Ownership or freehold (eigendom) is the most comprehensive right a person can have to real estate in the Netherlands. The owner has the exclusive right to use the real estate. Ownership of the land extends to all that is permanently connected to the land, such as the buildings and subterranian works. This concept is referred to as vertical accession (natrekking).
Under Dutch law, real rights are part of property law (goederenrecht). Besides ownership, there are also limited rights (beperkte rechten). A limited right is obtained from a more comprehensive right, in this case form the right of ownership, which is encumbered with the limited right. There are several limited rights which can encumber the ownership of the real estate. Below a short overview of the (most common) limited rights.
The right of ground lease is the right to hold and use the real estate owned by someone else. The party entitled to the right of ground lease is usually referred to as the ground lessee or leaseholder (erfpachter) and the counterparty is usually referred to as the ground owner or ground lessor (grond eigenaar of erfverpachter). In most cases where a right of ground lease exists in the Netherlands, a municipality is the owner of the land.
The right of superficies is the right to own certain buildings, works or plants in, on or above the real estate of another party. The right of superficies breaches the vertical accession which normally applies to constructions on land owned by another party.
A division into apartment rights creates joint ownership of the divided property. An apartment right (or a condominium right) is for each owner a share in the divided property, which contains:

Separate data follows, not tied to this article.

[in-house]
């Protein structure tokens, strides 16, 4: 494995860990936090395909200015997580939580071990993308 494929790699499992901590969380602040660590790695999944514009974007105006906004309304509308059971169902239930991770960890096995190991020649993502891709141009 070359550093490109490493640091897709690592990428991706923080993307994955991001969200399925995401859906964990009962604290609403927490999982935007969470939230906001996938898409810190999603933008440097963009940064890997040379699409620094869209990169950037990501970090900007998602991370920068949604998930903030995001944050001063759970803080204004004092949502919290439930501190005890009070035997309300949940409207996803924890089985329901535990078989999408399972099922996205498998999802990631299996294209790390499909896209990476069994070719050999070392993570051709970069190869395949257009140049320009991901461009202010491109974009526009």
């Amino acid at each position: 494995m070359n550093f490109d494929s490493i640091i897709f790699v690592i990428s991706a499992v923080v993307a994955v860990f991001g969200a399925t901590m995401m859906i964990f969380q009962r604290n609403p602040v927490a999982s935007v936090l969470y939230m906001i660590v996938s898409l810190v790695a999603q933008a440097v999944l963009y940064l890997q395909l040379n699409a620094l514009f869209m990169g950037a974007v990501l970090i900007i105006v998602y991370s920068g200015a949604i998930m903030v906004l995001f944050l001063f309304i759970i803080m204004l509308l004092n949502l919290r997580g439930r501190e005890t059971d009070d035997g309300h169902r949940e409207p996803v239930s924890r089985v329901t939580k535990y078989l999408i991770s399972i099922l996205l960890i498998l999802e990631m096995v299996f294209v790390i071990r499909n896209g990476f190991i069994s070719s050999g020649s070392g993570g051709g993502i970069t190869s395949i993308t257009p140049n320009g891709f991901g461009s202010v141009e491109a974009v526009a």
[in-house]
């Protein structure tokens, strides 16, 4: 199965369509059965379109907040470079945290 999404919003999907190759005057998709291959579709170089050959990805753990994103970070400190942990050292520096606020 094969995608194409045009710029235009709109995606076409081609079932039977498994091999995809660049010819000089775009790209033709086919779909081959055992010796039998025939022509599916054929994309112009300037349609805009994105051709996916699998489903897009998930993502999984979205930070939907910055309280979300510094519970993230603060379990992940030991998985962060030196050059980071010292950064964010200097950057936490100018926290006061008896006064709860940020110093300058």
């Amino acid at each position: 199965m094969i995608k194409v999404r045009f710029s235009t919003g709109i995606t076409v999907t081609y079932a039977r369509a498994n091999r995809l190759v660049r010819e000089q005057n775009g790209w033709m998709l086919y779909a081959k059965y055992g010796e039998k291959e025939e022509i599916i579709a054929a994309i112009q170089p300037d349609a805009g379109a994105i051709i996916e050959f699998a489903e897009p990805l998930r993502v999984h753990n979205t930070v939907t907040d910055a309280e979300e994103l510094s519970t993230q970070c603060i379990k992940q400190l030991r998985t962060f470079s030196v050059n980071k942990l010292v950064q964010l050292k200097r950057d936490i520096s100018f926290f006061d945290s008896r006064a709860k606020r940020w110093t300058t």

Common ownership (mandeligheid) is a special form of joint ownership of real estate. It exists when the owners of two or more real estate properties have a joint ownership to another property and designate that property to serve for common use.
Common ownership is a dependent right, which cannot be separated from the ownership of the real properties it serves and the undivided share in the communal property transfers by operation of law together with the relevant real property.
The exclusive right an owner has to use its real estate can be limited by rights of others. Limitations may follow from (amongst others):
* An easement is an obligation in which a plot of land – the serving land (dienende erf) – is encumbered for the benefit of an adjecent plot of land of another party – the dominant land (heersende erf). An easement is a dependent right that transfers with the ownership of the dominant land and cannot be disposed of separately from that property.
** The right of usufruct (recht van vruchtgebruik) is the right to use goods which belong to another party and to enjoy the fruits of such. The right of usufruct is a transferrable interest and can be encumbered with a security right but a transfer does not affect the term of the right.
Transferring title to Dutch real estate (immovable property) requires three things:
The most common agreement to transfer real estate is the sale and purchase agreement (“SPA“). Dutch law requires consensus between parties to establish a legally binding agreement. In principle, there are no formal requirements that have to be satisfied. For instance, an oral agreement is valid and legally binding. This is also the main rule of Dutch contract law concerning real estate. In deviation thereof, the sale to a non-professional buyer of residential property (a consumer) requires a written agreement.